Piranhas Be Dammed: Feisty Fish Attack 100 in Brazil

September 27, 2011; 2:05 PM ET
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Photo posted to Flickr by the <a href="http://www.flickr.com/photos/naturalsciences/5958864340/in/set-72157627201003526/">North Carolina Museum of Natural Sciences</a>

Piranhas took a bite of at least 100 swimmers at a beach in Brazil last weekend. The attacks happened at Calf Dam (Barragem do Bezerro), not far from big city Teresina in Brazil's Piauí state.

Authorities suspect that the fish have attacked humans because the piranha population has exploded at a rate much faster than fish lower on the food chain. Piranhas attack humans when they're under some kind of pressure, like hunger, especially if their population has increased too much.

AccuWeather Expert Meteorologist Jim Andrews said the unbalanced ecosystem could also be related to the dam.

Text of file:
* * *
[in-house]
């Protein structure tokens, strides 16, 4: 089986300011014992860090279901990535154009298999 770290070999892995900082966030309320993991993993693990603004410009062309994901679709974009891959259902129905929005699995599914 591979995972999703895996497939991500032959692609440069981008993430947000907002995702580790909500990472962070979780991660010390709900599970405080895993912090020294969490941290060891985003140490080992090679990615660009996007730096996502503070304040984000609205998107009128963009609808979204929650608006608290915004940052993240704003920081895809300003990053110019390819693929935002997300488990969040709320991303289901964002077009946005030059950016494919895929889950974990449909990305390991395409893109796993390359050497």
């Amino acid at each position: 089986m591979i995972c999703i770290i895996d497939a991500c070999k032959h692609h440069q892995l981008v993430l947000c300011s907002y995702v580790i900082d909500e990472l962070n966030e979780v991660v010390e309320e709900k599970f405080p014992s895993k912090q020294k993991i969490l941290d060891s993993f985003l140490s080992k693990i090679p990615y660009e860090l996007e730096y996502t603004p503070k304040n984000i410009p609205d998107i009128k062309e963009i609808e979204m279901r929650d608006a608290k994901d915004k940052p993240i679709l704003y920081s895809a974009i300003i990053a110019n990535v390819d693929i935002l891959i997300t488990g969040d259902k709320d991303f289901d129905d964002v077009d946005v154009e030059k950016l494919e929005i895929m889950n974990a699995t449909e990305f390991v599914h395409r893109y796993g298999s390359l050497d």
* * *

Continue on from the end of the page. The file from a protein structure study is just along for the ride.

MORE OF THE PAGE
"If a fish has a certain pattern of migration," Andrews said, "the dam throws up a barrier to that migration, unless there is a type of mitigation like fish ladders. You've effectively created a kind of habitat that didn't exist before. That could lead to surges in populations or crashes in population depending."

Instead of munching on human flesh, the piranhas can now eat tasty tilapia. Since the attacks, the Brazilian Institute of Environment and Renewable Natural Resources released 100,000 fish in the dam.

Students restock Calf Dam with tilapia to balance the local ecosystem.


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